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Iran’s protesters find inspiration in a Kurdish revolutionary slogan

For 41 days, thousands of Iranians have taken to the streets in anger over the death of a young Kurdish woman in police custody, despite the authorities’ continuing crackdown on her. The demonstrations in honor of 22-year-old Mahsa Amini, whose Kurdish first name was Jina, have become the largest women’s rights movement in Iran’s recent history.

A resounding slogan has become the movement’s rallying cry: “Jin, jiyan, azadi!” — or “Woman, life, freedom!”

The slogan, first chanted by mourners at Amini’s funeral in her hometown of Saqez, quickly spread from the country’s Kurdish cities to the capital, Tehran. It was revived in its Farsi translation – “Zan, zendegi, azadi” – and the message continues to reverberate across solidarity protests from Berlin to New York. Also fashion brands like Balenciaga and Gucci posted the slogan on their Instagram feeds.

The words “jin, jiyan, azadi” and their various translations have united Iranians across ethnic and social lines. They stand for the demand for women’s bodily autonomy and for a collective resistance against 43 years of oppression by the Iranian regime.

But Kurdish activists say some Iranians and the media are overlooking key elements of the Kurdish background of both Amini herself and the slogan that has been pulsing through the mass protests sparked by her death.

“It’s supposed to be a universal slogan for a universal women’s struggle. That’s what it always meant,” says Elif Sarican, a London-based anthropologist and activist in the Kurdish women’s movement. “But the root needs to be understood, at least in terms of the people who gave their lives for it, but also to understand what that says. … These are not just words.”

The slogan was popularized during women’s marches in Turkey in 2006

The slogan comes from the Kurdish freedom movement led by the Kurdistan Workers’ Party (PKK), an armed group that has been leading an insurgency against Turkish authorities since the 1980s. The State Department has long classified the PKK as a terrorist organization.

The slogan was inspired by the writings of Abdullah Öcalan, co-founder of the PKK, who said that “a country cannot be free unless women are free”.

Öcalan championed what he called “jineoloji,” a Kurdish feminist school of thought. This ultimately led to the development of an autonomous women’s struggle – the Kurdish women’s movement – within the broader Kurdish freedom movement, Sarican explains.

She says the slogan first broke on March 8, 2006 during International Women’s Day marches in Turkey. With around 15 million Kurds, Turkey is home to the largest Kurdish population in the Middle East. Although they make up an estimated 18-20% of the country’s population, they face discrimination and persecution.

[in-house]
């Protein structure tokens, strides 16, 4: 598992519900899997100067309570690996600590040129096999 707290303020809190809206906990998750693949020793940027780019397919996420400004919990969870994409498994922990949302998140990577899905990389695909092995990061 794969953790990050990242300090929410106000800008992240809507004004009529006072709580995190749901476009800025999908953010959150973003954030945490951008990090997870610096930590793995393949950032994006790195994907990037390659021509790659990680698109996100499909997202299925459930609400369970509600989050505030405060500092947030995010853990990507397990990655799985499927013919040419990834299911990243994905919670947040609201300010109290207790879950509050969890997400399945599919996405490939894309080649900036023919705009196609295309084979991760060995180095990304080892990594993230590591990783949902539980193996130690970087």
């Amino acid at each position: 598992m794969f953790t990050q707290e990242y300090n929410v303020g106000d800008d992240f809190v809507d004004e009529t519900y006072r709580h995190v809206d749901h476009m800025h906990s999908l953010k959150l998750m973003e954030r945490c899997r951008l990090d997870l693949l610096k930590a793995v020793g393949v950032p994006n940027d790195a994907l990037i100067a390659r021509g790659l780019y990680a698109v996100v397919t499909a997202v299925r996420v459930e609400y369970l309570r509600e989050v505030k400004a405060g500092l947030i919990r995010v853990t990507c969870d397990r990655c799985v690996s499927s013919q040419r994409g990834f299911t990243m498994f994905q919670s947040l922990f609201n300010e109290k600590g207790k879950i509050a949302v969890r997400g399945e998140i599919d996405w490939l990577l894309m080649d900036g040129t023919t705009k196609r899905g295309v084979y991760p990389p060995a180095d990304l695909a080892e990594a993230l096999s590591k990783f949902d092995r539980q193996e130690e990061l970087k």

Kurdish women demonstrate March 10, 2007 during International Women's Day celebrations in Diyarbakir, Turkey.  Their protest signs read: "woman, life, freedom," "Long live March 8th," "No to the massacre of women" and "No to molestation and rape." More than 1,500 women gathered for International Women's Day in the predominantly Kurdish city.

/ Mustafa Ozer/AFP/Getty Images


Mustafa Özer/AFP/Getty Images

Kurdish women demonstrate March 10, 2007 during International Women’s Day celebrations in Diyarbakir, Turkey. Their protest signs read: “Woman, life, freedom”, “Long live the 8 molestation and rape.” More than 1,500 women gathered in the predominantly Kurdish city for International Women’s Day.

Since 2006, Sarican says: “Every year, based on ‘jin, jiyan, azadi’ as the philosophy of freedom, there have been various campaigns announced and declared by the Kurdish women’s movement on every March 8th of the world – to say that this our contribution, this is our call and our encouragement for a common struggle of women against colonialism and patriarchal capitalism.”

Five years ago, Kurdish female guerrilla fighters from the YPJ militia chanted the slogan during the Kurdish-led Rojava revolution in northern Syria that began in 2012.

Kurds in Iran face discrimination and many live in poverty

Ignoring the political history of the slogan contributes to the longstanding erasure of the Kurdish people’s identity and struggle, activists say.

That was also the case in the international coverage of Amini’s death, they claim, which uses Mahsa – Amini’s state-sanctioned first name. In interviews, Amini’s parents have used both her Iranian and Kurdish names.

Like many Kurds in Iran, Amini was not allowed to legally register her Kurdish name, which means “life.”

“I felt like she died twice because nobody really mentioned her Kurdish name or background, which is so relevant,” says Beri Shalmashi, an Amsterdam-based Iranian-Kurdish writer and filmmaker.

Kurds, who make up an estimated 15% of Iran’s population, not only face ethnic discrimination, but are marginalized in a Shia-majority country as Sunni Muslims. Their language is restricted and they make up almost half of Iran’s political prisoners. The country’s Kurdish regions are also among the poorest.

According to news reports, the Iranian government has blamed the Kurds for the current unrest in Iran and has attacked mostly Kurdish cities such as Sanandaj and Oshnavieh. Some Persian nationalists, meanwhile, continue to ignore the lived experiences of Kurds in the country.

Shalmashi believes it is important to highlight Amini’s Kurdish identity and Kurdish roots of “jin, jiyan, azadi” to remind of the need for greater rights for all people in Iran today – regardless of their ethnicity or gender. Without inclusion and unity, she warns, the current protests risk becoming meaningless.

“Because if you don’t make space for people to be in this together,” she says, “then what are you going to do if you succeed at all?”

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